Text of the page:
Poetry Review, Langston Hughes, Theme for English B

8 Apr

“Go home and write/a page tonight./And let that page come out of you–/Then, it will be true.”

These are a professor’s instructions for Langston Hughes at the beginning of his marvelous poem Theme for English B.  Langston wonders “if it’s that simple?”  I find this first question interesting because the instructions sound pretty simplistic–writing one page, making sure it comes out of you (meaning your experiences I suppose) does that make something true?  Can you write a page that isn’t from your experience somehow?   This isn’t really the theme  of the poem, but while this created a good work, sometimes having something coming out of you just makes something that is not really understandable to the world, after all there is such a thing as paying attention to your audience.

Anyway, in following these instructions, Hughes basically sets up a mini-biography (though at 22 I’d be surprised if anybody had more than a mini-biography anyway).  He emphasizes the things that everybody has in common–how he gets to his apartment from the school, the things he likes for Christmas (a pipe and records).  He likes to “eat, drink, sleep, and be in love….work, read, learn, and understand life.”  It’s kind of amazing how his explanation for life is as simple but true as the instructions he started this poem with.

And then he turns to race.  “I guess being colored doesn’t make me not like/the same things other folks like me who are other races.”    This is a complicated way of saying that race does not really influence the certain parts of his life–what he wants and what he likes.    However, after writing all the things he has in common with everybody else, he asks “So will my page be colored that I write?/Being me, it will not be white.”  It’s saying two things at once–first because he’s black, his writing will be perceived to be coming from a black experience even though he wrote only universal experiences up to this point,  also because he puts himself in his writing, the writing will become like him.  However, when the white instructor reads this poem, it will become whiter because the instructor can only read from his experience.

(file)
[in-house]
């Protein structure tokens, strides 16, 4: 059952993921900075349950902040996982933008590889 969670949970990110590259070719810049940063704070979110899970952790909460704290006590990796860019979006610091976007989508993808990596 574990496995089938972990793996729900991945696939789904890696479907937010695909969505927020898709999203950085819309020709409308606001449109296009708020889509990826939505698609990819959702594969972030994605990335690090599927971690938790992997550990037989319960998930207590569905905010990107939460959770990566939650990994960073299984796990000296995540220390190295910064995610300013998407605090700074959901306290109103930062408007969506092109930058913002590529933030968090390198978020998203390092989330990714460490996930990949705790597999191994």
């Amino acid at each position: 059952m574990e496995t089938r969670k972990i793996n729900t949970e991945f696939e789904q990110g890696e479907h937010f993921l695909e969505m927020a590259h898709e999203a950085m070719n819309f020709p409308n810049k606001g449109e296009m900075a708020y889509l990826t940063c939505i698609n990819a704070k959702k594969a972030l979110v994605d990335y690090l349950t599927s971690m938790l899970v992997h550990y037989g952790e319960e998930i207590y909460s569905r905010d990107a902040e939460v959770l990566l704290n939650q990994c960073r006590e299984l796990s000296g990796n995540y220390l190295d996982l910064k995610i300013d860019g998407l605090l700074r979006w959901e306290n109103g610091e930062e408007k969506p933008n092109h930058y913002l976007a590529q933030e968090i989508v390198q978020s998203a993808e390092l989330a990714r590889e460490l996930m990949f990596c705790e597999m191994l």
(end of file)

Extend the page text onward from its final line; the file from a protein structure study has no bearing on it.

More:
And by reading this poem, the instructor and the writer become part of each other.  An exchange that neither actively wants, but there it is.   That’s what is amazing about this poem.  In a one page assignment, in the simplest of language, Hughes sets up a thesis for the reason for writing–this exchange of self which makes the world better.  (“That’s American” Langston Hughes writes, meaning the interchanging of different experiences, part of the melting pot experience.)

We end with “As I learn from you,/I guess you learn from me–/although you’re older–and white–/and somewhat more free.//This is my page for English B.”  Hughes sees learning as a two way process–teacher to student and back to the teacher again.

I must tell you though, that this isn’t a page that Hughes wrote as a student.   He was rather older, and this speaker’s experience is a little different than Hughes’s.  However, that ultimately doesn’t matter.  The point is that writing something true on a piece of paper is all good and fine, but the reader’s perception can twist that truth and change it depending what prejudices they have.  Just as a person may be a blank slate, the world will stamp them with certain characteristics based on prejudices as well.

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